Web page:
Notes:Alexander, Bill. The Biltmore Nursery: A Botanical Legacy, 2007, reprints their catalog.

Columella, Lucius Junius Moderatus. De Re Rustica, anonymously translated in 1745 as L. Junius Moderatus Columella of Husbandry.

Gerard, John. Gerard’s Herball, 1597; Alice M. Coats notes the missing reference in Garden Shrubs and Their Histories, 1964, republished in 1992 with notes by John L. Creech.

Lambrick, George and Mark Robinson. Iron Age and Roman Riverside Settlements at Farmoor, Oxfordshire, 1979.

Loudon, John Claudius. Arboretum et Fruticetum Britannicum, volume 2, 1838.

Parkinson, John. Paradisi in Sole Paradisus Terrestris, 1629; described in Anna Parkinson, Nature's Alchemist: John Parkinson, Herbalist to Charles I, 2007.

Southern Cultivator, The. "Crataegus pyracantha, or Evergreen Thorn, for Hedging," 1855, quoted in James R. Cothran, Gardens and Historic Plants of the Antebellum South, 2003; pyracantha has had several botanical designations, including as a hawthorn.

Varro, Marcus Terentius. Rerum Rusticarum Libri III, translated by Fairfax Harrison in Roman Farm Management: The Treatises of Cato and Varro, 1913.

Photograph: Pyracantha berries growing near the village, 28 November 2010; the spine in the center is probably a spur for future growth; thorns are above the leaves, narrow and pointed, not below, but grow at a similar angle.

Sunday, November 28, 2010

Gypsum Phacelia

What’s happening: Purple aster blooming; exposed hollyhock leaves dying, leaving new green ones in core; winterfat, chamisa, and broom senecio releasing seeds; next spring’s twig buds visible on apples and cherries; new buds developing on cottonwood and lilac; most trees now bare, just in time for their leaves to protect whatever’s beneath from the cold.

What’s still green: Arborvitae, juniper and other evergreens, Lady Banks, hybrid tea and floribunda roses, prickly pear, yuccas, Japanese honeysuckle, pyracantha, red hot poker, grape hyacinth, west-facing iris, bouncing Bess, Jupiter’s beard, large-leaved soapwort, sea pink, snapdragon, catmint center, white sweet clover, sweet pea, hollyhock, oriental poppy, blue flax, Saint John’s wort, yellow evening primrose, vinca, alfilerillo, gypsum phacelia, tumble mustard, snakeweed, dandelion, anthemis, coreopsis, perky Sue, Shasta daisy, black-eyed Susan, strap leaf aster leaves; June, pampas, brome, cheat and base of needle grasses; young chamisa branches.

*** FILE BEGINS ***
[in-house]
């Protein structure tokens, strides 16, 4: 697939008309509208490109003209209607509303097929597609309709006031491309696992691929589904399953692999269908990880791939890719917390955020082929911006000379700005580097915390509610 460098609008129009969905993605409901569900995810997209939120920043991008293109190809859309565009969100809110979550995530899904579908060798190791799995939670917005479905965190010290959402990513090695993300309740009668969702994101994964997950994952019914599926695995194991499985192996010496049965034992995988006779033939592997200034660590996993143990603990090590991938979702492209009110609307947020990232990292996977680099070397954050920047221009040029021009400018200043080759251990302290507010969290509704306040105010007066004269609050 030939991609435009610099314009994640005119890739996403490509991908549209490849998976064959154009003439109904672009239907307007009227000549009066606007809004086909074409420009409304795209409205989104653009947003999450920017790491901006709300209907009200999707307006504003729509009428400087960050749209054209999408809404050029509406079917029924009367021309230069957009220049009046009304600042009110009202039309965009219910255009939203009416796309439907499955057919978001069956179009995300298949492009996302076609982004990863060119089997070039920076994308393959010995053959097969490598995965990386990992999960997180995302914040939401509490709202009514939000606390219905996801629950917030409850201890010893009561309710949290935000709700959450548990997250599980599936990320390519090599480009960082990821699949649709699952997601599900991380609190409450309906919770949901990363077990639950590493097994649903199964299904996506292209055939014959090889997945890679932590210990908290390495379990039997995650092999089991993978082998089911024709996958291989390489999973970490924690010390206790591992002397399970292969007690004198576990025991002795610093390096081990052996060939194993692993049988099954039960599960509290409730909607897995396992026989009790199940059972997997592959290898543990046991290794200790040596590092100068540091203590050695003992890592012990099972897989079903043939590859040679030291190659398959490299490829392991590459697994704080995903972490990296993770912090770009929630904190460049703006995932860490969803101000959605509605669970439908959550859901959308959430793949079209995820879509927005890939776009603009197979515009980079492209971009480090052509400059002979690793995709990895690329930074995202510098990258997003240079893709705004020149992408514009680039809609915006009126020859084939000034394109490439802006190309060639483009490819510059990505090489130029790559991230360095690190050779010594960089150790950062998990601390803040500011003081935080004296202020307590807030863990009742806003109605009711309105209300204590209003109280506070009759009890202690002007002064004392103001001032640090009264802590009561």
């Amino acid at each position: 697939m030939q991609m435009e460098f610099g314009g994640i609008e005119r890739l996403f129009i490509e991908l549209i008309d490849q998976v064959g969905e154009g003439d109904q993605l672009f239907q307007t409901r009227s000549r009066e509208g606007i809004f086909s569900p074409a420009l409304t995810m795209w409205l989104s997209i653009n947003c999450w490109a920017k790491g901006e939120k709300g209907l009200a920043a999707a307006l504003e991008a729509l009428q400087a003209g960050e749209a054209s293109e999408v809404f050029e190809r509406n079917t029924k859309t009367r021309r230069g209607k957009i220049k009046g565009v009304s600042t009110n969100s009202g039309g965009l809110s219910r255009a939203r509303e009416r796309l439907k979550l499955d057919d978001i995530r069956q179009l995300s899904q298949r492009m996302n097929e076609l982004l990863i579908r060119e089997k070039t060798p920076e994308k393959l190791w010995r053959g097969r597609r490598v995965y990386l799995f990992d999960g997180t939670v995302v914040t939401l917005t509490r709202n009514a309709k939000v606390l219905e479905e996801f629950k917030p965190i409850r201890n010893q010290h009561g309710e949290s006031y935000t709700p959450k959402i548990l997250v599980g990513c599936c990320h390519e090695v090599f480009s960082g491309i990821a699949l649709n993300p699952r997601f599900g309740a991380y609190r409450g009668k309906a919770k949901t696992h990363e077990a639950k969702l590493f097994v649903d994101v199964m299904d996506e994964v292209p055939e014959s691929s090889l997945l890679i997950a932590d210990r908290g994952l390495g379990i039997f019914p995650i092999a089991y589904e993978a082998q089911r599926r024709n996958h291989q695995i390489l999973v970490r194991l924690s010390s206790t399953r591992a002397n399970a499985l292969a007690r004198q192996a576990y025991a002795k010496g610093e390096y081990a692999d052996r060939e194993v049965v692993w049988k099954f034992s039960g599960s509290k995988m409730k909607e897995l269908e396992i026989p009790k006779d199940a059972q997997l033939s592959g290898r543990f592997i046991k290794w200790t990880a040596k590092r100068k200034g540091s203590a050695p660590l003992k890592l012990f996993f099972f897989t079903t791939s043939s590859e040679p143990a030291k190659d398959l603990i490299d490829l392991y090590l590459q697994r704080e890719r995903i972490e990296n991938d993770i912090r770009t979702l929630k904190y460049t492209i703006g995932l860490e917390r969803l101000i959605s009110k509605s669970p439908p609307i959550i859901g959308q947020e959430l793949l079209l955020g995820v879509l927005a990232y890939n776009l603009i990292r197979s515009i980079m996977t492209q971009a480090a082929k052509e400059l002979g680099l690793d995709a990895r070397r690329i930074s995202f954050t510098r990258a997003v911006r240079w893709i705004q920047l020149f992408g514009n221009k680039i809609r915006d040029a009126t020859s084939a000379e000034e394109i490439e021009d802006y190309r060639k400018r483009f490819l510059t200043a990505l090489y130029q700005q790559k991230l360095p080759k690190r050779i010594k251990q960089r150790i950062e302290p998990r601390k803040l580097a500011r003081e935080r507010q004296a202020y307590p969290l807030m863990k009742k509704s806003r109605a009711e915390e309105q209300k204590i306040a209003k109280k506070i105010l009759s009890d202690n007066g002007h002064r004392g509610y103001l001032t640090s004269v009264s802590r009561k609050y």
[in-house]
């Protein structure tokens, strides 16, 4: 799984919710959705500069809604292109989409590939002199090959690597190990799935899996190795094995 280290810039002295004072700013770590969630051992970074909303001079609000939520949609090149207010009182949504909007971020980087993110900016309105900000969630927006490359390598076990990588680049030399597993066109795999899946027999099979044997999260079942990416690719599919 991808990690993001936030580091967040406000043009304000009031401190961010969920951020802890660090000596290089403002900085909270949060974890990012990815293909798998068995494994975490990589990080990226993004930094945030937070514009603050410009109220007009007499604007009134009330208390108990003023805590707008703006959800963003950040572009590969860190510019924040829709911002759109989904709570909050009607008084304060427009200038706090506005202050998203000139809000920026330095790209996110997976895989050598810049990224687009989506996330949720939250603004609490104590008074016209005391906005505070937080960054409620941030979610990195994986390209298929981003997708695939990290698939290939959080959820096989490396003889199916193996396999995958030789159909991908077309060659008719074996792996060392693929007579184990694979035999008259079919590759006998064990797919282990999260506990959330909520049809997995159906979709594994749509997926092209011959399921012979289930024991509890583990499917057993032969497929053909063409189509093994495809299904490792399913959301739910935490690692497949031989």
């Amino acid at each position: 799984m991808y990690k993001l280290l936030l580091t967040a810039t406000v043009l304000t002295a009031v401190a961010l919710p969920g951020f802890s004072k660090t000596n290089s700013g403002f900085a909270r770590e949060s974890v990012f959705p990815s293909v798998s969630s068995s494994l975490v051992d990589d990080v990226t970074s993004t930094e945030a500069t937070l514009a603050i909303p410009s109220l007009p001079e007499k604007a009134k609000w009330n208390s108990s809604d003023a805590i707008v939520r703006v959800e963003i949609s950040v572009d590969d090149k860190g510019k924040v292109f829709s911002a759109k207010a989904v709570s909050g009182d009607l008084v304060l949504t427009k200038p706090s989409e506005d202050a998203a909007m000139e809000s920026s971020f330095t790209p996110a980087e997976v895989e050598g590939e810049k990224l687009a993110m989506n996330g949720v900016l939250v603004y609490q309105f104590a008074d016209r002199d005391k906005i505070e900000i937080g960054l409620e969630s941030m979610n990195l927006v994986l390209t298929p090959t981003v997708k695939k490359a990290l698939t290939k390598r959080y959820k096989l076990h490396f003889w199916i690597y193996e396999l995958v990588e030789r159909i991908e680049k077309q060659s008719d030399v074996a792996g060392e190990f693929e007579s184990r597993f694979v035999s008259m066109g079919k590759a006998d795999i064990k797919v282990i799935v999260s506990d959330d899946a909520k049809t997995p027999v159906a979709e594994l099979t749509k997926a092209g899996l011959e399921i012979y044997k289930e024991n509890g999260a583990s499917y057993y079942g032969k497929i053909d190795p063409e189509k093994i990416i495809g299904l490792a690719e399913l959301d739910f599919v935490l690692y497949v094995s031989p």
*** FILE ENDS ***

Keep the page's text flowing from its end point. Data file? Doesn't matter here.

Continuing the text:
What’s grey, blue-grey or grey-green: Piñon, four-winged salt bush, buddleia, pinks, snow-in-summer, loco weed, yellow alyssum, stick leaf, western stickseed, winterfat, Silver King artemisia, golden hairy aster leaves.

What’s red: Purple-leafed plum, privet, barberry, cholla, small-leaved soapwort, beards tongues, hartweig and pink evening primroses, coral bells leaves.

What’s yellow/turning yellow: Apache plume, golden spur columbine leaves; globe and weeping willow branches.

What’s blooming inside: Aptenia, asparagus fern.

Animal sightings: Something has tunneled into the roots of the cholla.

Weather: Winds during week, coldest morning so far yesterday; last rain 10/21/10; 10:03 hours of daylight today.

Weekly update: It’s much easier to learn things as a child. You simply absorb impressions, year after year. By the time, you want to consciously understand or explain something, you already have a great reserve of information. No research is needed.

As an adult, you’re painfully conscious of your ignorance when you encounter an unfamiliar flower, and terribly aware it will take years of observation to know it the way you do a dandelion.

As a child, time doesn’t exist, life is perennial. You know you’ll know when you want to know. As an adult, you come to think of yourself as an annual. Any new knowledge is gained in a race against the seasons.

I may have seen a gypsum phacelia on my land in 1995. I never saw it again, and my collection of books on southwestern plants was small, the internet unavailable. The closest species in Peterson’s Southwestern and Texas Wildflowers was a salt heliotrope which is characterized by "tiny flowers in long, curved sprays."